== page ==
My son announced with a dramatic bellow that he never wanted to play with Emmy ever again.

I sighed. Recently the squabbles have gotten worse.

When Nina began to play with Theo’s dinosaurs, he carted them away and placed them on top of the cabinet, far from Nina’s sticky little hands. Nina’s sobs did little to solve the conflict. When Theo incorrectly folded the blankets, Emmy barked at him, making him shout in frustration. And so on and so forth.

But with play dates and playmates few and far between, the no school, no teachers, no after school activities, no church and no pool, this had become our world… a world of the squabbles.

It’s no wonder: Day in and day out it was the same old faces… the same old toys and the same old places. (I couldn’t help myself there)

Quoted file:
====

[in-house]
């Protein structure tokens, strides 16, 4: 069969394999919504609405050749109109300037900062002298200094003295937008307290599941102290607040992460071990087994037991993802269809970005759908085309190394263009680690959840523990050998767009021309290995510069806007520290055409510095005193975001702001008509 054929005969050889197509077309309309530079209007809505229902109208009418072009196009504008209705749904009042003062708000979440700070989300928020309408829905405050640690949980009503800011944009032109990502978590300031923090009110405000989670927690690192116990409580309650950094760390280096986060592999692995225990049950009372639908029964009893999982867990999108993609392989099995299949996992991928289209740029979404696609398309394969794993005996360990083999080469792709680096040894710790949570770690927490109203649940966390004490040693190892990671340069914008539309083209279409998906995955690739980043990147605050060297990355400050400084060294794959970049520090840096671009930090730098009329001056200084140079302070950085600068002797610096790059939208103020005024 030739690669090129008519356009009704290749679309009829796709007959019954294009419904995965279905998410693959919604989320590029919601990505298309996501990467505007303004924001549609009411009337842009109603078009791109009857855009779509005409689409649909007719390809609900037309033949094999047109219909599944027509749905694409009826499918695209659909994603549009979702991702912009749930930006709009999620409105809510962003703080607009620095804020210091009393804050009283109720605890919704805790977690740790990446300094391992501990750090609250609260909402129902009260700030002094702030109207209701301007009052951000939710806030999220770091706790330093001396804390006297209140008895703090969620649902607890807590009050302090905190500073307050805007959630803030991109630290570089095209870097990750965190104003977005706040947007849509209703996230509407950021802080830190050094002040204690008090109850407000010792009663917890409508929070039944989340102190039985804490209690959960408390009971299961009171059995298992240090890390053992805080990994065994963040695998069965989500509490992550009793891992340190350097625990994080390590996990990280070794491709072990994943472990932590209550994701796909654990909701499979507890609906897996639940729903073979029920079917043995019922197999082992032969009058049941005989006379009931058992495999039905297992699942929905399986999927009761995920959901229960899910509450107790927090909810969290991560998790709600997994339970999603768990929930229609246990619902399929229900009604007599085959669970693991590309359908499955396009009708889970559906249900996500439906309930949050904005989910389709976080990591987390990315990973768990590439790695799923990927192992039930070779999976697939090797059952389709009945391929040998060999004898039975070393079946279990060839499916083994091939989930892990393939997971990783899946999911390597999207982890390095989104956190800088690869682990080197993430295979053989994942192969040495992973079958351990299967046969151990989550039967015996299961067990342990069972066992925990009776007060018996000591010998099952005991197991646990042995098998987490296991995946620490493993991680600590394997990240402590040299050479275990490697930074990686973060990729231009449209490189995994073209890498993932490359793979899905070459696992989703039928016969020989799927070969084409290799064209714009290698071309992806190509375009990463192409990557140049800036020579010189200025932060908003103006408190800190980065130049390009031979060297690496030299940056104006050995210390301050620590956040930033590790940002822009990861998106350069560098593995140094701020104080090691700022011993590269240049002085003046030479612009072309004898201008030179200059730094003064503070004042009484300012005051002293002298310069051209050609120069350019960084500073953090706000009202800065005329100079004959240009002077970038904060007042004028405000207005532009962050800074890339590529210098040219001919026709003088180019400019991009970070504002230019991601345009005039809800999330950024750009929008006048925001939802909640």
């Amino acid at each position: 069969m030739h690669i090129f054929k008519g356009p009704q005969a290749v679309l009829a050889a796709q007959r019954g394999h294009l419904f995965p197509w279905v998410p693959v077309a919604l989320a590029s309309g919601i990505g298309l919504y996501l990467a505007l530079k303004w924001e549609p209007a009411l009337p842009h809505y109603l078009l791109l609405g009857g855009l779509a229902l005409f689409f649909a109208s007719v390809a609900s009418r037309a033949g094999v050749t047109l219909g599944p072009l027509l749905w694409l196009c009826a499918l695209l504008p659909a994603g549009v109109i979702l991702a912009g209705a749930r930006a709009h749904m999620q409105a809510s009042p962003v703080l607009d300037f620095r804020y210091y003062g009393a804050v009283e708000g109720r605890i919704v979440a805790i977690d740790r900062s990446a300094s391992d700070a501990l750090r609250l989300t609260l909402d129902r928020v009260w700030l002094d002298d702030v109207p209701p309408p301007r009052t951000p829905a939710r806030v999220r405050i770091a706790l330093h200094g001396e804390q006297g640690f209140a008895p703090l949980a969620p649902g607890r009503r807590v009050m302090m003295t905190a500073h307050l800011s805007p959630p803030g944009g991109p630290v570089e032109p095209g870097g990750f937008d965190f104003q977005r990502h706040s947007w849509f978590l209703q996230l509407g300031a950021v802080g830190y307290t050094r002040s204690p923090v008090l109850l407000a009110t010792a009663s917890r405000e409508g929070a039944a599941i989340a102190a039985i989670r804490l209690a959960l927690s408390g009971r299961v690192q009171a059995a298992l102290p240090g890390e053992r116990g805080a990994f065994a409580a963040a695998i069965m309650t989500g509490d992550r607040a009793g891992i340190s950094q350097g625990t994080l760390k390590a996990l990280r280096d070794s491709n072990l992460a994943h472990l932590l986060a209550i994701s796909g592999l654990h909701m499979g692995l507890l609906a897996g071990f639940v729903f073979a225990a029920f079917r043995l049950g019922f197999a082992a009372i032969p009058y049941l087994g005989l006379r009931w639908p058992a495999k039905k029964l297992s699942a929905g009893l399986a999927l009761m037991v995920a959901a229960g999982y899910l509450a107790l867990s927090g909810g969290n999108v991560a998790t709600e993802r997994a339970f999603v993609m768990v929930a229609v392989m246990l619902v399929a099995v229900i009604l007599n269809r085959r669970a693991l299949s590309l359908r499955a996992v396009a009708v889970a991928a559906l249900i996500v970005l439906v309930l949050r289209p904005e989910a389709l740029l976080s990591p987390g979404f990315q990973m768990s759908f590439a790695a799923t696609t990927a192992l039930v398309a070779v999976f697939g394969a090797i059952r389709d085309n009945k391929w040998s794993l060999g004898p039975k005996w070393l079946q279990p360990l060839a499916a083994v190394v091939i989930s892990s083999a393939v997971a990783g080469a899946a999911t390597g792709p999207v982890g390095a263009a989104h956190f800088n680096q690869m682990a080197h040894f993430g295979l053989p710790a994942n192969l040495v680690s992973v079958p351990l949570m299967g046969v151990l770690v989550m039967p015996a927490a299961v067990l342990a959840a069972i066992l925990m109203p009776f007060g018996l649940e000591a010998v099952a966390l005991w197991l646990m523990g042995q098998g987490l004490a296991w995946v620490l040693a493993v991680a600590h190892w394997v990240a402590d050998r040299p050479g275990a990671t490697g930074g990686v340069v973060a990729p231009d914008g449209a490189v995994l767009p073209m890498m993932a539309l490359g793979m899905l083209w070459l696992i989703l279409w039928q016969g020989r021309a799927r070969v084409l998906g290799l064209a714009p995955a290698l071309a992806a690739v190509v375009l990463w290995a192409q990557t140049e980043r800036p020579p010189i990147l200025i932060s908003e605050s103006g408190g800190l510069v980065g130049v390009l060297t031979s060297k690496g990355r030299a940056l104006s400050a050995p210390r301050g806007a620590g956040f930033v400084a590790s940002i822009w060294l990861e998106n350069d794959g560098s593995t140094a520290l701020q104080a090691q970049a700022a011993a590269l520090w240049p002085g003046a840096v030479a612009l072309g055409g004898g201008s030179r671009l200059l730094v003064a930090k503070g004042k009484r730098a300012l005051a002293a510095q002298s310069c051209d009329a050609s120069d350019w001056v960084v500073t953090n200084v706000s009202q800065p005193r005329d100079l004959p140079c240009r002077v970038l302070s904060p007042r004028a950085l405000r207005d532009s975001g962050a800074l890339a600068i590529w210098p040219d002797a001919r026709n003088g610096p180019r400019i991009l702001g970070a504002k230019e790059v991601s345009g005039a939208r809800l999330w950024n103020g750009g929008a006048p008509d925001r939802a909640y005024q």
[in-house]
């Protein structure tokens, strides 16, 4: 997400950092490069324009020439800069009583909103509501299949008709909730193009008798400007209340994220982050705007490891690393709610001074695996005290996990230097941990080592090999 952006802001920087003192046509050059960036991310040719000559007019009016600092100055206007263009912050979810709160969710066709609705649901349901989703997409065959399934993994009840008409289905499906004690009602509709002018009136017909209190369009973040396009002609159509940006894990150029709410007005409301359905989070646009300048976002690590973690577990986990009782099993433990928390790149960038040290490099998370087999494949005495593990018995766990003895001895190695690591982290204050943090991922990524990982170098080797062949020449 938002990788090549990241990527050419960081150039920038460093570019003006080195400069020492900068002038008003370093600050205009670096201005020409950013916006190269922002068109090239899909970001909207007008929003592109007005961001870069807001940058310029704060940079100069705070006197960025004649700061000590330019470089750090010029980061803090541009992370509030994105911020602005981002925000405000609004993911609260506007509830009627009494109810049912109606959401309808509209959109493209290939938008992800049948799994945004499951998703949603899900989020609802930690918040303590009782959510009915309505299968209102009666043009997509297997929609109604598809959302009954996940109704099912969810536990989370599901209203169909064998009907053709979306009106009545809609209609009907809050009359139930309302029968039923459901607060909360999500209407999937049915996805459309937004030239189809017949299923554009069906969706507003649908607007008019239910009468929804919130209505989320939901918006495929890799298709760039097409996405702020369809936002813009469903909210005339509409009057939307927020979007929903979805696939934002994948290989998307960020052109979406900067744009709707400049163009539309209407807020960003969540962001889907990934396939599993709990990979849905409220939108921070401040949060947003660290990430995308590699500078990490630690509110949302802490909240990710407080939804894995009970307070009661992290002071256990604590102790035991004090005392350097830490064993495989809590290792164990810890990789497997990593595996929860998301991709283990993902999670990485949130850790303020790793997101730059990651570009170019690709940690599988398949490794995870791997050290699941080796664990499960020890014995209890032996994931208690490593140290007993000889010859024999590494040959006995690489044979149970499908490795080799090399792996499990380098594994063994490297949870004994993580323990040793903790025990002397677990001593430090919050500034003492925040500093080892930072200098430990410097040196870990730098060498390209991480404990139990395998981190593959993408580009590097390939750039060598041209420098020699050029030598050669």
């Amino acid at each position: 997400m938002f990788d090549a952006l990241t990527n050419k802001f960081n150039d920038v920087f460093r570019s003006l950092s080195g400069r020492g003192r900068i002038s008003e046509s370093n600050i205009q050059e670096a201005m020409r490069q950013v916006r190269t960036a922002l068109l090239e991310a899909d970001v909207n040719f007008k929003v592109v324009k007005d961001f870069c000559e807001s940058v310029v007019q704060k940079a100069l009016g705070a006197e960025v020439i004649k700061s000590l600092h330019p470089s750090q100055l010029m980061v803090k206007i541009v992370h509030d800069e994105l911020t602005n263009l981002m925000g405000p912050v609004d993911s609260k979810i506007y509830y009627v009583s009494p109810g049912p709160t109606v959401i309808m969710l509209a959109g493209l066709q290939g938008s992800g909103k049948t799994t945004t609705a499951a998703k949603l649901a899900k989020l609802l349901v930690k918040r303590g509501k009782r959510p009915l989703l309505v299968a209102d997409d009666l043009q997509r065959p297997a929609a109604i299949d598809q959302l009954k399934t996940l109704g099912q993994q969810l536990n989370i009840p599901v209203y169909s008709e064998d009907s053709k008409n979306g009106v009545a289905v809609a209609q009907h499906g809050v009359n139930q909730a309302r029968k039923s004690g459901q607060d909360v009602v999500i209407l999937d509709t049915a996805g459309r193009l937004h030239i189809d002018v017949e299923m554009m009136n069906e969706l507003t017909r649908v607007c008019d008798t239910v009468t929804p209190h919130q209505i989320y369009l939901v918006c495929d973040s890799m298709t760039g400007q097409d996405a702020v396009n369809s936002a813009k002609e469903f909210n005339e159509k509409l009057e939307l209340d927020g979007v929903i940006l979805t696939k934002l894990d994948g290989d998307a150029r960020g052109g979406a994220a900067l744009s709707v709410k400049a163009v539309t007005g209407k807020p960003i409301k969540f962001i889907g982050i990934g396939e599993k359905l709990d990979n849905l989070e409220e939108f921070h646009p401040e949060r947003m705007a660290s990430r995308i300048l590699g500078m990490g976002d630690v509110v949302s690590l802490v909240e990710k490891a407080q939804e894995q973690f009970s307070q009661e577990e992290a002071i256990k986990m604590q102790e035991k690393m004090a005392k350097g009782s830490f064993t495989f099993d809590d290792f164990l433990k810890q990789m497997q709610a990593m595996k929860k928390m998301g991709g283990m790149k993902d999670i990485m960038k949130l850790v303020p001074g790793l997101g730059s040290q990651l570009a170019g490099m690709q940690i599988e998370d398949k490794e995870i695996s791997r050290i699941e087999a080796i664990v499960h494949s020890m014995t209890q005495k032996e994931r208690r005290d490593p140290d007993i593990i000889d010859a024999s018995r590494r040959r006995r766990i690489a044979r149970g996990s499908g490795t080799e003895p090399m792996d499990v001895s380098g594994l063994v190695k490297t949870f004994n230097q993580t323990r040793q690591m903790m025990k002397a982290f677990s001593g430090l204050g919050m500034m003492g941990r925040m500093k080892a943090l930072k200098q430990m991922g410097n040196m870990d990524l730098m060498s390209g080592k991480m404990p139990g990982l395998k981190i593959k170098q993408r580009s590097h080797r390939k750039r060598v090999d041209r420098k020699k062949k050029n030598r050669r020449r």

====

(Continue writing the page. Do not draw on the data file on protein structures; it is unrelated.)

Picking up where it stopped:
So I made my own proclamation: today, everyone would have their own space and no one was to play with anyone else. I loosely assigned each child to an area and grimly laid out the ground rules. Actually that was it. No one plays with each other.

Emmy declared she was fine as she had her books. Theo hardly acknowledged these rules as he was already busy putting together a book. Nina sadly declared she didn’t want to play by herself. The littlest toddled by.

I was prepared to – if need be – break out the masking tape to section off each person’s area. But I really didn’t have to. It was barely thirty seconds later that Emmy threw herself next to me to explain why she was fine playing by herself. Nina still muttering about playing alone and then Theo ran over and threw his arms around both of his sisters.

Why is it that reverse psychology works so well? The mere thought of not being able to play with one another was enough to get them to appreciate one other. It’s not a cure-all but at this very moment, my kids are laughing together. So that’s enough for me.

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